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Effect of reducing total fat intake on body weight: systematic review and meta-analysis of randomised controlled trials and cohort studies.

Abstract

OBJECTIVE

To investigate the relation between total fat intake and body weight in adults and children.

DESIGN

Systematic review and meta-analysis of randomised controlled trials and cohort studies.

DATA SOURCES

Medline, Embase, CINAHL, and the Cochrane Central Register of Controlled Trials to June 2010.

INCLUSION CRITERIA

Randomised controlled trials and cohort studies of adults or children that compared lower versus usual total fat intake and assessed the effects on measures of body fatness (body weight, body mass index, or waist circumference) after at least six months (randomised controlled trials) or one year (in cohorts). Randomised controlled trials with any intention to reduce weight in participants or confounded by additional medical or lifestyle interventions were excluded.

DATA EXTRACTION

Data were extracted and validity was assessed independently and in duplicate. Random effects meta-analyses, subgroups, sensitivity analyses, and metaregression were done.

RESULTS

33 randomised controlled trials (73,589 participants) and 10 cohort studies were included, all from developed countries. Meta-analysis of data from the trials suggested that diets lower in total fat were associated with lower relative body weight (by 1.6 kg, 95% confidence interval -2.0 to -1.2 kg, I(2)=75%, 57,735 participants). Lower weight gain in the low fat arm compared with the control arm was consistent across trials, but the size of the effect varied. Metaregression suggested that greater reduction in total fat intake and lower baseline fat intake were associated with greater relative weight loss, explaining most of the heterogeneity. The significant effect of a low fat diet on weight was not lost in sensitivity analyses (including removing trials that expended greater time and attention on low fat groups). Lower total fat intake also led to lower body mass index (-0.51 kg/m(2), 95% confidence interval -0.76 to -0.26, nine trials, I(2)=77%) and waist circumference (by 0.3 cm, 95% confidence interval -0.58 to -0.02, 15,671 women, one trial). There was no suggestion of negative effects on other cardiovascular risk factors (lipid levels or blood pressure). GRADE assessment suggested high quality evidence for the relation between total fat intake and body weight in adults. Only one randomised controlled trial and three cohort studies were found in children and young people, but these confirmed a positive relation between total fat intake and weight gain.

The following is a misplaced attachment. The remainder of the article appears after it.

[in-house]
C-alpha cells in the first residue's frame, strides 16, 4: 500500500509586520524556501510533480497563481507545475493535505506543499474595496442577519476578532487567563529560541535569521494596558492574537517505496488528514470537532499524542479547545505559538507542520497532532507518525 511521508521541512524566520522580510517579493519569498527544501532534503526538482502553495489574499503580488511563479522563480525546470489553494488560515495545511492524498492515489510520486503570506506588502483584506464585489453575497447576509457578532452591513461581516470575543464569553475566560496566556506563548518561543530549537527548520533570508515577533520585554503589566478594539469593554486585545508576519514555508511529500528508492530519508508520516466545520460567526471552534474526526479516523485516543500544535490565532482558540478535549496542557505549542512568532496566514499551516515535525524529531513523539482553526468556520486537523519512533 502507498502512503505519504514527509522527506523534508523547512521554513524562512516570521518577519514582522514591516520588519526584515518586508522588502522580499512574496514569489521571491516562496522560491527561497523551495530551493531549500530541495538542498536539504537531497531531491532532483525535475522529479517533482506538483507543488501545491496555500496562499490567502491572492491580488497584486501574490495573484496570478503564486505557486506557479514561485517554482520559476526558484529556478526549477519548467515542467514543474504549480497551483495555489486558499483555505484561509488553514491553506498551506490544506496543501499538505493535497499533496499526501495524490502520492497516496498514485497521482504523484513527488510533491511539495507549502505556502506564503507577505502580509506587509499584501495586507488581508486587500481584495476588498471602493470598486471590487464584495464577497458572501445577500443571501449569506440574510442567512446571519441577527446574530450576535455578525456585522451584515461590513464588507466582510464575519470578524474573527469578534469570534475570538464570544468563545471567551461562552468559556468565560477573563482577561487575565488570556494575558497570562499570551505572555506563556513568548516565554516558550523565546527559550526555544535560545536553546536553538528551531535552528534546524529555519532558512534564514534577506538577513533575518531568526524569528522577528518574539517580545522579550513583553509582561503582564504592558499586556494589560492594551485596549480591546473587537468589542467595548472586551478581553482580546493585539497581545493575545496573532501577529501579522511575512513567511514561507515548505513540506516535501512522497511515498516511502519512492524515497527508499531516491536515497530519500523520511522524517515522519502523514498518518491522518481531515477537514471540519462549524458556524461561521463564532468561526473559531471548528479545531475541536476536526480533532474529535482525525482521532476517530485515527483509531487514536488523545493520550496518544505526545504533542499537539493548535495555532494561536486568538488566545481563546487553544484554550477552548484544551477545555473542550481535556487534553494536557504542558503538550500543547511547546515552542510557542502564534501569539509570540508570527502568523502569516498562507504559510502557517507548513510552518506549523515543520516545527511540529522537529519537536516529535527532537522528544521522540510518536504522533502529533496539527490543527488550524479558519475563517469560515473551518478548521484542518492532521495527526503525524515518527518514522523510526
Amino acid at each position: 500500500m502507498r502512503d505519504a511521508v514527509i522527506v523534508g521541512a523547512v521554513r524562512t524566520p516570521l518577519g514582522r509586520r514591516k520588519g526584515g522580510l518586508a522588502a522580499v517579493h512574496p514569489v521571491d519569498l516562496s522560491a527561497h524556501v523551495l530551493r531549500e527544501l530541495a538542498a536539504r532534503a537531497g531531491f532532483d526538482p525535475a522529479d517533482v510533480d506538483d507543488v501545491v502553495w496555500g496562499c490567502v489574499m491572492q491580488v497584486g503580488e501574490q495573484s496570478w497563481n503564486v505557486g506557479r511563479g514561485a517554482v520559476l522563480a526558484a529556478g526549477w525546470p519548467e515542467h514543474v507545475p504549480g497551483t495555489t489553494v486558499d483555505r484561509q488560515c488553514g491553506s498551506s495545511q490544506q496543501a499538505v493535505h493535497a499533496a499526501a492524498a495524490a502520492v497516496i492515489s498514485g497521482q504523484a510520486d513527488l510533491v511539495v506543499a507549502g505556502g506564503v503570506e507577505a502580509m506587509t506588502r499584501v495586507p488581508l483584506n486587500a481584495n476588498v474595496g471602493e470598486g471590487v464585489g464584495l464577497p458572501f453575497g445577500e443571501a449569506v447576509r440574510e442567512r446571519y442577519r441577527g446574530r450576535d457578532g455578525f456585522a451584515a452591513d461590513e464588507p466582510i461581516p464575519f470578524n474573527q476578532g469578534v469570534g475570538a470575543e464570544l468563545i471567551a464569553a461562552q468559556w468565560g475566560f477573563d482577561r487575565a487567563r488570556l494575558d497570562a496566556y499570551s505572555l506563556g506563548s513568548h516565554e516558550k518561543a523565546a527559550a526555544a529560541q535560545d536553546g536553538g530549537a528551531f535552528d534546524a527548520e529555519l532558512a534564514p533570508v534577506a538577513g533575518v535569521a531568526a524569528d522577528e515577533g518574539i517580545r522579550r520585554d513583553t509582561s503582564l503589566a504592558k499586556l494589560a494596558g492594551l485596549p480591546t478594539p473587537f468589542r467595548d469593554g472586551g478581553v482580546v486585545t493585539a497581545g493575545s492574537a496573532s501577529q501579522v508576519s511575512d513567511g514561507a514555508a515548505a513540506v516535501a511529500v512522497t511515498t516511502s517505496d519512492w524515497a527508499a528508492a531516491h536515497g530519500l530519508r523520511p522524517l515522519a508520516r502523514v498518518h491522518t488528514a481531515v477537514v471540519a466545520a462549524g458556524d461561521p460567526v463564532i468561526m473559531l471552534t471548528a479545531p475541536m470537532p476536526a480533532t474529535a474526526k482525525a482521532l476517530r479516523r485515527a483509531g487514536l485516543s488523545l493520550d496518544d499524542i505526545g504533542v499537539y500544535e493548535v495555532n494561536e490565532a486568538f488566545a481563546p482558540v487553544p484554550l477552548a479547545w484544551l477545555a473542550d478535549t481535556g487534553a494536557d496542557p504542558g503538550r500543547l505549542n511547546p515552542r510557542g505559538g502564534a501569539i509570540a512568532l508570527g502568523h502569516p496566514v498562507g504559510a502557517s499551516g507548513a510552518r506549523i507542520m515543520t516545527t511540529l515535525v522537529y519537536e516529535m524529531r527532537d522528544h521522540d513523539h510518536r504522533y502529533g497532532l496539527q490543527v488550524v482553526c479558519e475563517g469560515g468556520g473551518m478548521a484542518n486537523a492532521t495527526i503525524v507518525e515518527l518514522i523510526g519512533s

CONCLUSIONS

There is high quality, consistent evidence that reduction of total fat intake has been achieved in large numbers of both healthy and at risk trial participants over many years. Lower total fat intake leads to small but statistically significant and clinically meaningful, sustained reductions in body weight in adults in studies with baseline fat intakes of 28-43% of energy intake and durations from six months to over eight years. Evidence supports a similar effect in children and young people.

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  • Authors+Show Affiliations

    ,

    Norwich Medical School, University of East Anglia, Norwich NR4 7TJ, UK. L.hooper@uea.ac.uk

    , , , ,

    Source

    BMJ (Clinical research ed.) 345: 2012 Dec 06 pg e7666

    MeSH

    Adult
    Alcohol Drinking
    Blood Pressure
    Body Mass Index
    Child
    Cohort Studies
    Diet, Fat-Restricted
    Dietary Carbohydrates
    Dietary Fats
    Energy Intake
    Female
    Humans
    Lipids
    Male
    Randomized Controlled Trials as Topic
    Risk Factors
    Waist Circumference
    Weight Loss

    Pub Type(s)

    Journal Article
    Meta-Analysis
    Research Support, Non-U.S. Gov't
    Review
    Systematic Review

    Language

    eng

    PubMed ID

    23220130

    Citation

    Hooper, Lee, et al. "Effect of Reducing Total Fat Intake On Body Weight: Systematic Review and Meta-analysis of Randomised Controlled Trials and Cohort Studies." BMJ (Clinical Research Ed.), vol. 345, 2012, pp. e7666.
    Hooper L, Abdelhamid A, Moore HJ, et al. Effect of reducing total fat intake on body weight: systematic review and meta-analysis of randomised controlled trials and cohort studies. BMJ. 2012;345:e7666.